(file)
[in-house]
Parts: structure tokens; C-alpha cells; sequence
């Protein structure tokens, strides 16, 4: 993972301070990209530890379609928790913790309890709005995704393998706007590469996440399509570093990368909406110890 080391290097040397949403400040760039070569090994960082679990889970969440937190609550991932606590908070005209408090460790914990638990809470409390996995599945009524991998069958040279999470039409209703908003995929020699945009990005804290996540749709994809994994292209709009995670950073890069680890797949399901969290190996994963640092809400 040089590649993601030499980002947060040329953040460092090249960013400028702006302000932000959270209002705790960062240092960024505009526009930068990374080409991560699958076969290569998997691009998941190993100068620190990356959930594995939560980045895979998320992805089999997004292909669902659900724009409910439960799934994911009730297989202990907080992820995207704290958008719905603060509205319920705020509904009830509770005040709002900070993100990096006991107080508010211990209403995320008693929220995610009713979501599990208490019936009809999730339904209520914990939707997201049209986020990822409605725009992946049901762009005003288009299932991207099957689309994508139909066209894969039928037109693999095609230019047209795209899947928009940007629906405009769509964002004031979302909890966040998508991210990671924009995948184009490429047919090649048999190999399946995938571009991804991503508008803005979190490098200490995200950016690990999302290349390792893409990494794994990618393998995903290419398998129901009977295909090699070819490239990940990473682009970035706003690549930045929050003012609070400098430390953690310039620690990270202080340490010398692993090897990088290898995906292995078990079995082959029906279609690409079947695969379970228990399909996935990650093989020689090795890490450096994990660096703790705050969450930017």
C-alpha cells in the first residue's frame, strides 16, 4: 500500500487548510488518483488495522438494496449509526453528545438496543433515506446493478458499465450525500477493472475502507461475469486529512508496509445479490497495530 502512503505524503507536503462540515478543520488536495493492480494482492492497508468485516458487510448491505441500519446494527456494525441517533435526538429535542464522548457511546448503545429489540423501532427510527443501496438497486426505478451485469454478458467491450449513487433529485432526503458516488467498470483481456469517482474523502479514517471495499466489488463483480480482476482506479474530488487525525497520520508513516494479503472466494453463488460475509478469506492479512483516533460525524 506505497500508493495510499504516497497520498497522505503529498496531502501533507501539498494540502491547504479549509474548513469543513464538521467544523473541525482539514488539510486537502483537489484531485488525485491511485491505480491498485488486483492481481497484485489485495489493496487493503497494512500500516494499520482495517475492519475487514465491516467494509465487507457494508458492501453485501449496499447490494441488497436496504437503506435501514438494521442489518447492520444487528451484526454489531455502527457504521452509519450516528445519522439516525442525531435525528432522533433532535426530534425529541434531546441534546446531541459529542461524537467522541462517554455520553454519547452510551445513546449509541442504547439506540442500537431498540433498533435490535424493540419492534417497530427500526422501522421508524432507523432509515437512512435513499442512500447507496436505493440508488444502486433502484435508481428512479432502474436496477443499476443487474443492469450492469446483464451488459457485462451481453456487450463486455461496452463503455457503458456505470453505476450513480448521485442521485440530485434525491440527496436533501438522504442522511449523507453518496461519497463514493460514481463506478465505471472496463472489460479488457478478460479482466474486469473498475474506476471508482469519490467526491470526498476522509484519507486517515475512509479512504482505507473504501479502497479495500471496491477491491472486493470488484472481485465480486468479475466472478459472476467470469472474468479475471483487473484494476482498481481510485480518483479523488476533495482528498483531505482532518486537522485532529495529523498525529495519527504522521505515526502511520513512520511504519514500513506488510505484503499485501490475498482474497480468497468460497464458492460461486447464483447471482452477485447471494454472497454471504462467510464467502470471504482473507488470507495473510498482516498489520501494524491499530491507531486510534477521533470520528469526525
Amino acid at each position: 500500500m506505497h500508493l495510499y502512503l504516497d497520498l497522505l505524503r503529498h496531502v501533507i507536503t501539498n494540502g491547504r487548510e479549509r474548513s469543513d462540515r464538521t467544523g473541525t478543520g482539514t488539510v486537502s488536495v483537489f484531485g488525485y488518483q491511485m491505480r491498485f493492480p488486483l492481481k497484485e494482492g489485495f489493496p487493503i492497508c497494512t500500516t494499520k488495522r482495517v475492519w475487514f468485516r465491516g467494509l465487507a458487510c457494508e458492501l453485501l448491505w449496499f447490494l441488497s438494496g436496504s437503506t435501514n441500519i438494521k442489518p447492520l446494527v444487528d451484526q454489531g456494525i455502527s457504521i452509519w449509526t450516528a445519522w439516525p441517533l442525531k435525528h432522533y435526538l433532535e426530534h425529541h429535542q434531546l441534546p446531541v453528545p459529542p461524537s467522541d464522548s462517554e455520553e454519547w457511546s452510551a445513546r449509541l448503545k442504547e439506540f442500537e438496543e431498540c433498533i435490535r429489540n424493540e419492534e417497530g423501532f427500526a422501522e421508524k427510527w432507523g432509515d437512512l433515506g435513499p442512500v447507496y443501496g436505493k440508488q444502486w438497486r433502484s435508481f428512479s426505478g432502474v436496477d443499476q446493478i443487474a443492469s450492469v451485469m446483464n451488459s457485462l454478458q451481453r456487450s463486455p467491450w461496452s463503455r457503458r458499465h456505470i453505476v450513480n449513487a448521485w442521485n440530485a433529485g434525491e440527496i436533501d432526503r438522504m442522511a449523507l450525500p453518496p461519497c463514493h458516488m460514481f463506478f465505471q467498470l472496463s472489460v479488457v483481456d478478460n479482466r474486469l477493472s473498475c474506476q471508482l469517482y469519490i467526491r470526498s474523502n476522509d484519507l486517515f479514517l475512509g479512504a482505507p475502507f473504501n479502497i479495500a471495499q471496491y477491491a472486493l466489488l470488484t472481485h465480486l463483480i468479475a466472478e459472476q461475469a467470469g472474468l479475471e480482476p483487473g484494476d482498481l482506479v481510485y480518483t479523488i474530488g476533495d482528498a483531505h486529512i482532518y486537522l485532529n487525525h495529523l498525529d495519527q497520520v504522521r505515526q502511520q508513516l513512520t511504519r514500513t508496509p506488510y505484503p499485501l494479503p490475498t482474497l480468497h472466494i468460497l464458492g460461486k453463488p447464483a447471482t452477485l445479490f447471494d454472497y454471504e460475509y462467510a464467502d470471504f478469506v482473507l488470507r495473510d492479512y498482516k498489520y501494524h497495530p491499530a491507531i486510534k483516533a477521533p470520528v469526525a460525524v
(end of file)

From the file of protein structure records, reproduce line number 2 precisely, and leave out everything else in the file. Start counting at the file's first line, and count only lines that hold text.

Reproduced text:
Parts: structure tokens; C-alpha cells; sequence